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In the Comfort Zone


Shop for an imported car and you will fit a snooty buyer profile that measures combined family income, number of sport utilities in the garage, your occupational status and college education.

Those who purchase mid-size Chevys demographically slip into something more comfortable. They conceivably have a lifetime bowling average of 155, log workweeks by hours, are on their first wife and third digital watch, still thirst for Utica Club, prefer Leno to Letterman and trust all appliances by Kenmore.

This is not talking down.

This is going eyeball to eyeball with mighty Middle America, the economic core of this nation and a significant corps of millions that daily spends billions on high-value generics by JCPenney, Sears, Radio Shack and General Motors.

The Big Three and Big Macs, in fact, couldn't survive without 'em. High technology and low production are not for these buyers. High value and low price certainly are.

So is Chevrolet's 1995 Lumina series, a typical mass-market lineup stretching from a four-door sedan that could snore on any shelf alongside Wonderbread, to a Monte Carlo redux that is livelier and much sportier than the lengthy, luxurious Montes of the '70s and '80s.

The Luminas are good, honest cars with base prices starting at $16,000, which is lower than the median price of a new import. Included in that cost is V-6 power, automatic transmission, disc brakes, air conditioning, power steering and dual air bags. Also quiet room for six and anti-lock brakes that are a basement bargain at $386.

Even an uplevel Lumina LS with a heftier sound system, ABS and power windows still starts at only $17,495.

What one doesn't get in the base Lumina sedan is anything to stir the spirit. This is an automobile for those who really don't care what they drive as long as it gets them there. It adds nothing but a boring lump of metal to your driveway, features minimalist tweed upholstery and fuzzy liners, and is about as predictable as a tract home.

It also gets quite alarmed if asked to do anything dramatic involving steering, gas pedal or brakes over 73 m.p.h.

On the other hand, a Lumina is safe, trustworthy transportation that does get you there and in complete comfort. The speed of its passage is acceptable. Controls are huge, of rubberized industrial build and can be operated while wearing boxing gloves. The refrigeration will chill a side of beef and the sturdy little 3.1-liter V-6 with 160 horsepower will easily live out this century.


The Monte Carlo shows much more vitality and charm.

It also bears no more resemblance to earlier generations than actor Wyatt Earp does to his fast-fingered ancestor.

Thank heavens. For although a certain sentiment lingers for Montes and their 18-year ministry that ended in 1988, they were never quite the car you would take everywhere.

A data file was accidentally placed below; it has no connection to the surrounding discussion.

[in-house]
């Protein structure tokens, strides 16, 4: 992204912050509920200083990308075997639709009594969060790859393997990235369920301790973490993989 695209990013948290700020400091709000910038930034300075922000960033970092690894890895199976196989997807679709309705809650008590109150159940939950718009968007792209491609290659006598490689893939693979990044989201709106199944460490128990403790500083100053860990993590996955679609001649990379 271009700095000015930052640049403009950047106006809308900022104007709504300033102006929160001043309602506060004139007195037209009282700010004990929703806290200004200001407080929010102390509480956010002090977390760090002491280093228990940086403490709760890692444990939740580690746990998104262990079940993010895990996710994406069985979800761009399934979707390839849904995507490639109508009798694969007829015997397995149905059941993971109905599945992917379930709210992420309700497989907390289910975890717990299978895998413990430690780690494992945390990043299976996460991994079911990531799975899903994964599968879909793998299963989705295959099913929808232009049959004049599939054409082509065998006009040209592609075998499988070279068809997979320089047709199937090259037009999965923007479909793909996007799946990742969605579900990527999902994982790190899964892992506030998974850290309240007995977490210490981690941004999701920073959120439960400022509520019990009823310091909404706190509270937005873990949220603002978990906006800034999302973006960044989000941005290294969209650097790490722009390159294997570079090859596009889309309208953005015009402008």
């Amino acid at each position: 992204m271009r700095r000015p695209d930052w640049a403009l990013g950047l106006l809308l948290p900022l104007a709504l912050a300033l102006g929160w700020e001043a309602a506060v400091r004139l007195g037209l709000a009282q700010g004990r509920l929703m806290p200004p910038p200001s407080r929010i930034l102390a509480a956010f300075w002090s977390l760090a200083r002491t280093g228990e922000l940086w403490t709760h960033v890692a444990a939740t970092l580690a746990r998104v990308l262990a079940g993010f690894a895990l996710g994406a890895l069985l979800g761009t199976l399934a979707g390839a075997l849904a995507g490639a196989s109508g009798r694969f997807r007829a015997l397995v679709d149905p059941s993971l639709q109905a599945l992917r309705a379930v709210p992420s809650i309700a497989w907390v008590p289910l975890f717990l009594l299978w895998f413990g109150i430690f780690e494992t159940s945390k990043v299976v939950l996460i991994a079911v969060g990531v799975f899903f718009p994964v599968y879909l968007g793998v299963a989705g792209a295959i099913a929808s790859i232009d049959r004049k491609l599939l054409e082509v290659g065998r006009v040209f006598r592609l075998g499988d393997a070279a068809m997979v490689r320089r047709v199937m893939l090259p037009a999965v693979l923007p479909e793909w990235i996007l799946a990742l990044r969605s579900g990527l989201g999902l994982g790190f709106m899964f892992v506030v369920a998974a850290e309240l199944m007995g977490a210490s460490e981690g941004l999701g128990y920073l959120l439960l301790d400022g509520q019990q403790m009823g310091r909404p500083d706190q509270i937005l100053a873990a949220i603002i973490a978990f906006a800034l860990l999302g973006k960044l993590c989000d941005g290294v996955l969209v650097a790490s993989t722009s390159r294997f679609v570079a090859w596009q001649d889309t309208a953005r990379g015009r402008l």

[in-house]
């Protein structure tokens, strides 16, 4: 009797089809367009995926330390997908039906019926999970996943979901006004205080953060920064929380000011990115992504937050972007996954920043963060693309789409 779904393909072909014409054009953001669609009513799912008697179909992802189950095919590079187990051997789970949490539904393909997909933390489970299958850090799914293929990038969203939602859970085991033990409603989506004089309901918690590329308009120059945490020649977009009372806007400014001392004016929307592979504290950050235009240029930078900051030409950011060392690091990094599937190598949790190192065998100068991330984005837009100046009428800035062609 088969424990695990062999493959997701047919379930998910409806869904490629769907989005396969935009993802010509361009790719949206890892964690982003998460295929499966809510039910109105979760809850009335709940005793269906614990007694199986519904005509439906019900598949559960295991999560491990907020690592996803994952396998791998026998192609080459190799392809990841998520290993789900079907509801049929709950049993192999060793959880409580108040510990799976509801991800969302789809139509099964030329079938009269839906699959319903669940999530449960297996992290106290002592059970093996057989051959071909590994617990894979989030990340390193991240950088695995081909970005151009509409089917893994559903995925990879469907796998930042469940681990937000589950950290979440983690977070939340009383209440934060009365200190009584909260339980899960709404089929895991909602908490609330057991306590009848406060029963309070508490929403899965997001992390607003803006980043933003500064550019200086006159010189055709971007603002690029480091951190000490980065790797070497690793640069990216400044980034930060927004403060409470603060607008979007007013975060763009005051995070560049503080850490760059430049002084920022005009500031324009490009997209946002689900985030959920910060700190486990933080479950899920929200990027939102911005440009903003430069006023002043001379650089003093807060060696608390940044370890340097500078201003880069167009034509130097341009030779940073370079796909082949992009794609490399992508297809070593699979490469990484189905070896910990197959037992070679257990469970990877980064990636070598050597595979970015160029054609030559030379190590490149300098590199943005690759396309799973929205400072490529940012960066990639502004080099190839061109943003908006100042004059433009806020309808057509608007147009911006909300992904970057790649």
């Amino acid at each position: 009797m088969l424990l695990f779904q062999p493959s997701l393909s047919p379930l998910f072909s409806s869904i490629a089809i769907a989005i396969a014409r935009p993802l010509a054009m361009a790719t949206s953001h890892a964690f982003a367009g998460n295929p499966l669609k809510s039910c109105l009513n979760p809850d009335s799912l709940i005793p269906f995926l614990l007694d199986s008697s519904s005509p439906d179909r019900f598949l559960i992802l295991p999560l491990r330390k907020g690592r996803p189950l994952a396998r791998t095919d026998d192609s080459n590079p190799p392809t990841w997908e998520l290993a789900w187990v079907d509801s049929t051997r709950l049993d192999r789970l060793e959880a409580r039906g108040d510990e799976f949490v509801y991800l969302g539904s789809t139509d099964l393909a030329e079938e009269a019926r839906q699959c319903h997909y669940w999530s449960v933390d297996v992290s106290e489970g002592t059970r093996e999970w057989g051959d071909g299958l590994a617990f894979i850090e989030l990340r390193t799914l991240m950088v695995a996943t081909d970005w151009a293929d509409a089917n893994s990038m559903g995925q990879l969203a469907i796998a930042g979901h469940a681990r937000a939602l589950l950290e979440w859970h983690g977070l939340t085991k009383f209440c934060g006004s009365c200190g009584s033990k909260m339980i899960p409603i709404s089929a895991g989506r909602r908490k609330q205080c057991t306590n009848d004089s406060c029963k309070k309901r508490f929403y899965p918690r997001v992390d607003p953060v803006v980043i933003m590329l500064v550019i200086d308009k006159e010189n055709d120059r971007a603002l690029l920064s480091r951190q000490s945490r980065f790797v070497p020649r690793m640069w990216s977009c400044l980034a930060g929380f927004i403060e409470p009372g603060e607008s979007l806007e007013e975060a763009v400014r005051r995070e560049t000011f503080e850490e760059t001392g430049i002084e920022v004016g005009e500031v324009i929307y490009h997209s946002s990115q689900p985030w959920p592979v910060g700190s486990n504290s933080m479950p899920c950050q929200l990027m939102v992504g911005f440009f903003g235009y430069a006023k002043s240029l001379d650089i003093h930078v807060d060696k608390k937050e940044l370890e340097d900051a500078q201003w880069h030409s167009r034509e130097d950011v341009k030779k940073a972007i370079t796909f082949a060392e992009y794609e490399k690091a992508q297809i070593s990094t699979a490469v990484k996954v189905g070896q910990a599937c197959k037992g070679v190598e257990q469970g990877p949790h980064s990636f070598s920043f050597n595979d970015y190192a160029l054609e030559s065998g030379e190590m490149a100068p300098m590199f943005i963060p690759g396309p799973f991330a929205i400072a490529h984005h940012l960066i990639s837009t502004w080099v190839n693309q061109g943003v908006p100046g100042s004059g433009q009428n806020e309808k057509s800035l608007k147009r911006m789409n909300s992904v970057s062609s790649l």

Sure, they had V-8 power and up to 360 horsepower at times--but blew most of it budging a car that weighed close to two tons. Yup, the name had a continental flourish--but at 18 feet long with Ruebenesque fenders, this was nothing you'd want to try parking on the narrow and clotted streets of Monte Carlo.

One model worth a durn was the lighter, shorter SS of 1983. Everybody got to play NASCAR racer in this one. Three years later the speedy SS begat the Aero Coupe and sucked in more disciples.

Still, about the only holdovers for Monte Carlo's 1995 reincarnation are two doors and a modicum of distinction.

It now is a front-drive vehicle in two flavors, the Monte Carlo LS and Monte Carlo Z34. The SS is replaced at the top of the line by the Z34 with a sticker of $19,495. The cast-iron V-8 is no more and the available engines are both V-6s with aluminum heads: the 160-horsepower version and a 3.4 liter producing 210 horsepower.

The heftier engine was standard power on our test car, a Monte Carlo Z34 in ace of hearts scarlet and distinguished by a discreet rear deck badge. It shares new hoofs--conventional but quite handsome five-spoke, 16-inch aluminum wheels--with the Monte Carlo LS. Both models have gaps for grilles, rather than the horizontal slits of the Lumina.


Such touches of spiffiness--which nicely elevate the two Montes from the Lumina's domestic, mill-run styling--are carried to the insides.

A tachometer improves the visuals of the instrument cluster, although one could question its worth to the driver of any vehicle where shifting is by a four-speed automatic and mostly out of our hands. But the padded center console with cubby and cup holder have definite purpose. A centrally mounted gearshift has the feel of sportiness, if not essential function.

Vinyls appear richer than those in the Lumina. Seat fabrics--with leather an option--are of higher quality. And the front corners of the cabin are a very pleasing arc of walnut--albeit faux--curving from door to dashboard and framing door and window controls.

But save the Z34's rear seats for ill-tempered in-laws. Even with front chairs at a mid-point setting, it's a knee cruncher back there.

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